The Bitter Poet: Looking For Love In All The Wrong Black Box Performance Spaces
nytheatre.com review by J Jordan
February 26, 2011
When The Bitter Poet first takes the stage during Looking for Love in All the Wrong Black Box Performance Spaces, he advises us we will not, in fact, be seeing a show. He motions to his lighting person and asks the guy to get it out of his system, as there would be no such lighting design during the following 60 minutes; what we are promised is an hour of bitter poetry. The reality, however, is that Kevin Draine, AKA “The Bitter Poet,” very much intends to give us a show. From his Tom Cruise-inspired chair-hopping guitar riffing to his perhaps unwittingly ironic commentary on the surrounding black box theatre in which his set is performed, Draine is in every way putting on for us a show. Otherwise, why would we be watching? Indeed, the very name of the piece speaks to the fact that the show is a performance—and quite a performance it is.
Draine promises us there will be no story, no beginning-middle-end, no moral, or anything like that. In this he is sincere. What he does provide is a collection of poems, some of which waver on song due to their very nice accompanying guitar chord arrangements. They are for the most part witty and well-written and there is something in each of them that will remind you of a woman you know, perhaps someone you lost, too. Each song is a good story in its own right, except for the common denominator between them: the punch line. The Bitter Poet never gets the girl. Ever.
And yet, interestingly enough, for all the strong guitar chords, occasional shouting, and the roll call through the women’s names, The Bitter Poet doesn’t actually seem that bitter. The women he mentions must be real people, and he reminisces about each one almost sentimentally (and certainly nostalgically). His observations of and feelings for these women are true, which is wonderful. After a few poems, however, we realize the end of each story will be the same and our pal, in his red, black and gold regalia, for all his guitar chords and biting observations, will end up alone.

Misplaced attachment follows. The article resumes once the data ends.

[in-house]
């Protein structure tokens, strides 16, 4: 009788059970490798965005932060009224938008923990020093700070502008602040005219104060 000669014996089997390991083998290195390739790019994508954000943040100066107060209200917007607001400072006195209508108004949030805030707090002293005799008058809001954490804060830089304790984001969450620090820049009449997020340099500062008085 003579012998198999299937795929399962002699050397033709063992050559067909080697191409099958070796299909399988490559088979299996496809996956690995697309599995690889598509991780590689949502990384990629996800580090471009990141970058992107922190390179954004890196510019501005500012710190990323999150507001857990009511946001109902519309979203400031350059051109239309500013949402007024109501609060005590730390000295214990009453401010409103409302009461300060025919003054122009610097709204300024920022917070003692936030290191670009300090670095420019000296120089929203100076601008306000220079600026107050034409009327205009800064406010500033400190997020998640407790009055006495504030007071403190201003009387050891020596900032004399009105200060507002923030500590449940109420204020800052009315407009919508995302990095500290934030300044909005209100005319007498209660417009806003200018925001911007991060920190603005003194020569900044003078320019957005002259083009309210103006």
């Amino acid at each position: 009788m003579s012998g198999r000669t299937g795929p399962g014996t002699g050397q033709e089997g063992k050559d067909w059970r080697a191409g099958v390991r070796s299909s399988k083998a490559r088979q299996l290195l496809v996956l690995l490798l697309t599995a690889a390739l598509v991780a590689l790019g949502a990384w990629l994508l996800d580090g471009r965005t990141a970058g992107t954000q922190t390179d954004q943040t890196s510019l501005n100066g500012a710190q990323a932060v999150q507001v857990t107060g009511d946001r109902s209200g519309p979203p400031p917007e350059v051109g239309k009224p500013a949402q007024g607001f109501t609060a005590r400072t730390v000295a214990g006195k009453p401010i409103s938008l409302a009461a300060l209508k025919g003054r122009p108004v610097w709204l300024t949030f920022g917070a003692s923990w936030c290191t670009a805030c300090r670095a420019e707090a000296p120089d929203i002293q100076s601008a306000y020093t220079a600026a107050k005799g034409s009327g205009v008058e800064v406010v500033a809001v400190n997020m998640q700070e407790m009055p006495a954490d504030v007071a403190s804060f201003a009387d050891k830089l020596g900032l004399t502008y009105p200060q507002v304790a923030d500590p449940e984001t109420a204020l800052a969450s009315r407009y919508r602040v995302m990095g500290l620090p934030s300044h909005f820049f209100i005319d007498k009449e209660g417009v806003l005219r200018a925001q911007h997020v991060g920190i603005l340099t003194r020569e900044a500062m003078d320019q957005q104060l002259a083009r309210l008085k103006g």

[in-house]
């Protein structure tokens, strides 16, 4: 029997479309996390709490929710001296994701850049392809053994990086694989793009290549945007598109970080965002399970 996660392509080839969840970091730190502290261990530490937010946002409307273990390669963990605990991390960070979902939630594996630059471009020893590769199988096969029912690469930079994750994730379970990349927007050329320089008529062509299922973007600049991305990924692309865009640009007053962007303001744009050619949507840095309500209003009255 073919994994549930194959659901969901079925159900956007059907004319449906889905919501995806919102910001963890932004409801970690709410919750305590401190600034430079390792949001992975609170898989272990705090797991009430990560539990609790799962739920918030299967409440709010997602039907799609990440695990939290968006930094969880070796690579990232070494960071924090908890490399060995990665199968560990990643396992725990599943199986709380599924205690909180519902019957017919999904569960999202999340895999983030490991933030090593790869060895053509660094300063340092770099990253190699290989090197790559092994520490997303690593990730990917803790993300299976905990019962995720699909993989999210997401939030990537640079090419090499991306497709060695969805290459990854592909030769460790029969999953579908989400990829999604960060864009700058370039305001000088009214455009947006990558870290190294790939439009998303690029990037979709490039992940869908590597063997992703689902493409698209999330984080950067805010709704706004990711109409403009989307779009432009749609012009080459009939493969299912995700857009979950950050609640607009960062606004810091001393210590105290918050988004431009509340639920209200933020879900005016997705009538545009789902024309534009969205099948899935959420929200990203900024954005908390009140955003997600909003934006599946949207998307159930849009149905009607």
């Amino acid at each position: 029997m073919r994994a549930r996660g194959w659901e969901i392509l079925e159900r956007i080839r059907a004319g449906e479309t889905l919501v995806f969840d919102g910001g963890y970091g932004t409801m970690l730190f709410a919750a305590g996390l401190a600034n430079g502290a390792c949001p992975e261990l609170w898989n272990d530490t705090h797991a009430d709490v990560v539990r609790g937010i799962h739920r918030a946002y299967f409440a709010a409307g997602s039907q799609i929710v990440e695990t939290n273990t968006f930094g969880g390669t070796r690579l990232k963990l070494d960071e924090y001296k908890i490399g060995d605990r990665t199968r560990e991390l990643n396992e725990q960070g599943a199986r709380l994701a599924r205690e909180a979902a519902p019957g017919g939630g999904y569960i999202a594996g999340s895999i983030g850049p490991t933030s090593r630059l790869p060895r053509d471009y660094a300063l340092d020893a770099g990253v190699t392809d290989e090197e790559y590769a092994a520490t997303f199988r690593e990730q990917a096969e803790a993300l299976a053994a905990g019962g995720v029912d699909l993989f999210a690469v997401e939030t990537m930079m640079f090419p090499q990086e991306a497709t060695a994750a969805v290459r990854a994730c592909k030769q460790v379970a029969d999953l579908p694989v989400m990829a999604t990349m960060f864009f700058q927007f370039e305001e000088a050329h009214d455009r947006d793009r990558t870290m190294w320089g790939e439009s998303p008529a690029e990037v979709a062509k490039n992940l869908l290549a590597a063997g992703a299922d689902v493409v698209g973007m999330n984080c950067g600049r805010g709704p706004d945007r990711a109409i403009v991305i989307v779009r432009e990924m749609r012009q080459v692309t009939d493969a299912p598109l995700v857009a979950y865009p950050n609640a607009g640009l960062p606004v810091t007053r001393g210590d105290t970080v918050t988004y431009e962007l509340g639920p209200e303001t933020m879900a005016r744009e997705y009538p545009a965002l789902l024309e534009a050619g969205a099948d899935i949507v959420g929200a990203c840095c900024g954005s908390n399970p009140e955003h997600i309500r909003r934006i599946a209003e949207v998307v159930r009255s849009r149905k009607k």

Why? We don’t know. The Bitter Poet never explains this. But, also, that’s not important. What is important is that he’s looking for love, still willing to put himself out there, heart on sleeve and guitar on, er, stomach, as though he doesn’t know each time it’s going to end up the same way. So, then, what is the point? Perhaps only Sisyphus and The Bitter Poet know. As promised, nothing about his intentions or feelings change by the end of the hour, which is a shame. We want him to get the girl, or figure out by the end what is keeping him from getting her, but we never learn anything about our Poet. We are left with some great poetry, in particular the song about the woman who both literally and figuratively filled Draine’s life, his clothes, and his food and probably his various orifices with glitter. I can actually say I loved that song, and I wish I knew its title and where I could download it from iTunes and listen to it nonstop the next time I break up with somebody.
And, while he claims otherwise, there are some actual lighting moments, and, to the chagrin perhaps of the critic he called out during the performance I saw, Draine is wearing some sort of costume. Gold jacket, red tuxedo shirt, black leather pants, velveteen boots, and a guitar. According to Draine, the critic didn’t care for the fact that Draine didn’t explain why he was wearing such a getup, but, from the confines and context of a tiny black box theatre on the East Side and surrounded by coils of guitar cords threatening to trip him up more often than his heart, who the heck cares why he’s dressed like a wedding singer who moonlights as a flamenco dancer? Or, maybe that’s why he doesn’t get the girl.
Of more concern is the lack of blocking and direction. Not that Draine really needs any, but we were so worried that he would trip over that needlessly long guitar cord that it was distracting. Somewhere, drifting amidst all those poems—some of which, by the way, are as hilarious as they are scathingly true—is Draine’s desire to meet a nice girl and settle down somewhere, possibly New Jersey. Why that is so unbelievably difficult, especially in this city, is a mystery that he can’t help but continue to try to solve. And that may be the most valuable take-away from all this yammering on about girls loved and lost: Draine seems like a nice guy. At the end of the piece, where he just abruptly leaves (no bow, no curtain call, nothing theatrical of course), you still feel like he’s a nice guy…even if he is wearing that jacket.